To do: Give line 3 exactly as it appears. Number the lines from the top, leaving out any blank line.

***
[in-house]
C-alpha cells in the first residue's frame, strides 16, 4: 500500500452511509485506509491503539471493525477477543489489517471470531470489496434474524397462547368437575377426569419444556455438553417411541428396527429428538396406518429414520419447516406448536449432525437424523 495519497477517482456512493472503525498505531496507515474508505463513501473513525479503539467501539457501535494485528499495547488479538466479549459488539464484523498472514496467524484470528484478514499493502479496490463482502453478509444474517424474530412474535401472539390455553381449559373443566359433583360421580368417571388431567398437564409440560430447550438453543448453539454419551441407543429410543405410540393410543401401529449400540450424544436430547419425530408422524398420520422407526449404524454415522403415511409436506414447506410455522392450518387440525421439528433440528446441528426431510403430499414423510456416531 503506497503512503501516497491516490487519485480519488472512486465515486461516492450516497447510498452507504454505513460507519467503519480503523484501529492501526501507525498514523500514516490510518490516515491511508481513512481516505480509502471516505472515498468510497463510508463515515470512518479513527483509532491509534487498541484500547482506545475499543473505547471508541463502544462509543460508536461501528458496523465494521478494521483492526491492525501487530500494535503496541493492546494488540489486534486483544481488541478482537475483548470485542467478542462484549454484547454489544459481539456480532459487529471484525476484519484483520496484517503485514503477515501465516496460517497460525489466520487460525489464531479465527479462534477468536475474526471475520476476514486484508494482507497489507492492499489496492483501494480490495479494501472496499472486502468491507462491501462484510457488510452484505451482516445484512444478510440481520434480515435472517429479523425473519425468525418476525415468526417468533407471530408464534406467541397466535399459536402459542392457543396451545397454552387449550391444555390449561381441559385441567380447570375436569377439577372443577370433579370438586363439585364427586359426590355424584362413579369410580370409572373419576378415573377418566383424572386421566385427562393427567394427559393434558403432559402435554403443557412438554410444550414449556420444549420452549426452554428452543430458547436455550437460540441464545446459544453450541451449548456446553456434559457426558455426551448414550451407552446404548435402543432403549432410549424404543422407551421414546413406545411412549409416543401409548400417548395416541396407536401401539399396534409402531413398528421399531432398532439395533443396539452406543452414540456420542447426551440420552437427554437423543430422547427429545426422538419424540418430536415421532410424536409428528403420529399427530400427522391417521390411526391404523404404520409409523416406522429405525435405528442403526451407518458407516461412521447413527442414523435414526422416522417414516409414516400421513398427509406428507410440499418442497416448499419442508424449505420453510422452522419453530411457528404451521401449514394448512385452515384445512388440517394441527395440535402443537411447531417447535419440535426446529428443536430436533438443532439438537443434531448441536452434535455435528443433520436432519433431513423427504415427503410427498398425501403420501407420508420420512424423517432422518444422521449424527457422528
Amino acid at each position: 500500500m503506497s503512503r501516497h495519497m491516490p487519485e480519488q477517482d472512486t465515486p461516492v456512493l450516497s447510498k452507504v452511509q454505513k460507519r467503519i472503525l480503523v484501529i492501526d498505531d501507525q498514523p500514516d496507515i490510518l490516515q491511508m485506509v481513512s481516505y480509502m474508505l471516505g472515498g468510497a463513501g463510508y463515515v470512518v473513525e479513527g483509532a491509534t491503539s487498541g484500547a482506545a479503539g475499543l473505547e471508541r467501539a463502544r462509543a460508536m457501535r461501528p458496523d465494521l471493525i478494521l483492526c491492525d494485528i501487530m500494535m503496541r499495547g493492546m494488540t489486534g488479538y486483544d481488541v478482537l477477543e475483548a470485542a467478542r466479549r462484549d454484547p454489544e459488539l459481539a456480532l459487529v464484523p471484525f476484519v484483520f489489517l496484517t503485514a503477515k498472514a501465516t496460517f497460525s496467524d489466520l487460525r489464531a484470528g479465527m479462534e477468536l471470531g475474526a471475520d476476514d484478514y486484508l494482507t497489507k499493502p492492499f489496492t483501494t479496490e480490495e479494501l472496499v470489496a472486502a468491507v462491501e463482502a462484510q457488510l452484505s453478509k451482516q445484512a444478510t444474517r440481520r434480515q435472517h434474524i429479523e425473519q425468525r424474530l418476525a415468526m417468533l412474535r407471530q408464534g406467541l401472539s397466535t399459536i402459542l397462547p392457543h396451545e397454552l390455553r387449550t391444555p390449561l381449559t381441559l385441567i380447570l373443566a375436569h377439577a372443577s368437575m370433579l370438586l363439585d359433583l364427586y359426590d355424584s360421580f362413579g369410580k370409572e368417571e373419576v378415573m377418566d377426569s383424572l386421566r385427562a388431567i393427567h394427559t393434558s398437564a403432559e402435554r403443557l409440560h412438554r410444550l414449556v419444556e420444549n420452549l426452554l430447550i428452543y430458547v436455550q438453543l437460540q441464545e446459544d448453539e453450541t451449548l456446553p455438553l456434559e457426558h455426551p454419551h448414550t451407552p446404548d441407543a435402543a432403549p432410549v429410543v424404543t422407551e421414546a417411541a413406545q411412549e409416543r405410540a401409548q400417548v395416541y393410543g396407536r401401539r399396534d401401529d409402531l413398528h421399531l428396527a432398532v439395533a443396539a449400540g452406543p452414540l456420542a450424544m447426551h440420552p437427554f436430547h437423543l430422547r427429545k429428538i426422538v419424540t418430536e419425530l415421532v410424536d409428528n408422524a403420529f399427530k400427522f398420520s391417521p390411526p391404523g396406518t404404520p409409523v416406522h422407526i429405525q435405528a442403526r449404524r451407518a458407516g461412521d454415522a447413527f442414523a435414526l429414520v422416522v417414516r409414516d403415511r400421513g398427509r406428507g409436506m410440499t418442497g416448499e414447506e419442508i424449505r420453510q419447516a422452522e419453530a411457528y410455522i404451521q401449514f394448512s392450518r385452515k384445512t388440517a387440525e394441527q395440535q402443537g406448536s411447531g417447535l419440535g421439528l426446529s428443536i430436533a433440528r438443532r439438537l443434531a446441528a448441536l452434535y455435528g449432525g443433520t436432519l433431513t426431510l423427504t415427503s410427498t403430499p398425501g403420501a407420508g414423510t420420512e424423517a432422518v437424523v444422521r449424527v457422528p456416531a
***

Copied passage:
Amino acid at each position: 500500500m503506497s503512503r501516497h495519497m491516490p487519485e480519488q477517482d472512486t465515486p461516492v456512493l450516497s447510498k452507504v452511509q454505513k460507519r467503519i472503525l480503523v484501529i492501526d498505531d501507525q498514523p500514516d496507515i490510518l490516515q491511508m485506509v481513512s481516505y480509502m474508505l471516505g472515498g468510497a463513501g463510508y463515515v470512518v473513525e479513527g483509532a491509534t491503539s487498541g484500547a482506545a479503539g475499543l473505547e471508541r467501539a463502544r462509543a460508536m457501535r461501528p458496523d465494521l471493525i478494521l483492526c491492525d494485528i501487530m500494535m503496541r499495547g493492546m494488540t489486534g488479538y486483544d481488541v478482537l477477543e475483548a470485542a467478542r466479549r462484549d454484547p454489544e459488539l459481539a456480532l459487529v464484523p471484525f476484519v484483520f489489517l496484517t503485514a503477515k498472514a501465516t496460517f497460525s496467524d489466520l487460525r489464531a484470528g479465527m479462534e477468536l471470531g475474526a471475520d476476514d484478514y486484508l494482507t497489507k499493502p492492499f489496492t483501494t479496490e480490495e479494501l472496499v470489496a472486502a468491507v462491501e463482502a462484510q457488510l452484505s453478509k451482516q445484512a444478510t444474517r440481520r434480515q435472517h434474524i429479523e425473519q425468525r424474530l418476525a415468526m417468533l412474535r407471530q408464534g406467541l401472539s397466535t399459536i402459542l397462547p392457543h396451545e397454552l390455553r387449550t391444555p390449561l381449559t381441559l385441567i380447570l373443566a375436569h377439577a372443577s368437575m370433579l370438586l363439585d359433583l364427586y359426590d355424584s360421580f362413579g369410580k370409572e368417571e373419576v378415573m377418566d377426569s383424572l386421566r385427562a388431567i393427567h394427559t393434558s398437564a403432559e402435554r403443557l409440560h412438554r410444550l414449556v419444556e420444549n420452549l426452554l430447550i428452543y430458547v436455550q438453543l437460540q441464545e446459544d448453539e453450541t451449548l456446553p455438553l456434559e457426558h455426551p454419551h448414550t451407552p446404548d441407543a435402543a432403549p432410549v429410543v424404543t422407551e421414546a417411541a413406545q411412549e409416543r405410540a401409548q400417548v395416541y393410543g396407536r401401539r399396534d401401529d409402531l413398528h421399531l428396527a432398532v439395533a443396539a449400540g452406543p452414540l456420542a450424544m447426551h440420552p437427554f436430547h437423543l430422547r427429545k429428538i426422538v419424540t418430536e419425530l415421532v410424536d409428528n408422524a403420529f399427530k400427522f398420520s391417521p390411526p391404523g396406518t404404520p409409523v416406522h422407526i429405525q435405528a442403526r449404524r451407518a458407516g461412521d454415522a447413527f442414523a435414526l429414520v422416522v417414516r409414516d403415511r400421513g398427509r406428507g409436506m410440499t418442497g416448499e414447506e419442508i424449505r420453510q419447516a422452522e419453530a411457528y410455522i404451521q401449514f394448512s392450518r385452515k384445512t388440517a387440525e394441527q395440535q402443537g406448536s411447531g417447535l419440535g421439528l426446529s428443536i430436533a433440528r438443532r439438537l443434531a446441528a448441536l452434535y455435528g449432525g443433520t436432519l433431513t426431510l423427504t415427503s410427498t403430499p398425501g403420501a407420508g414423510t420420512e424423517a432422518v437424523v444422521r449424527v457422528p456416531a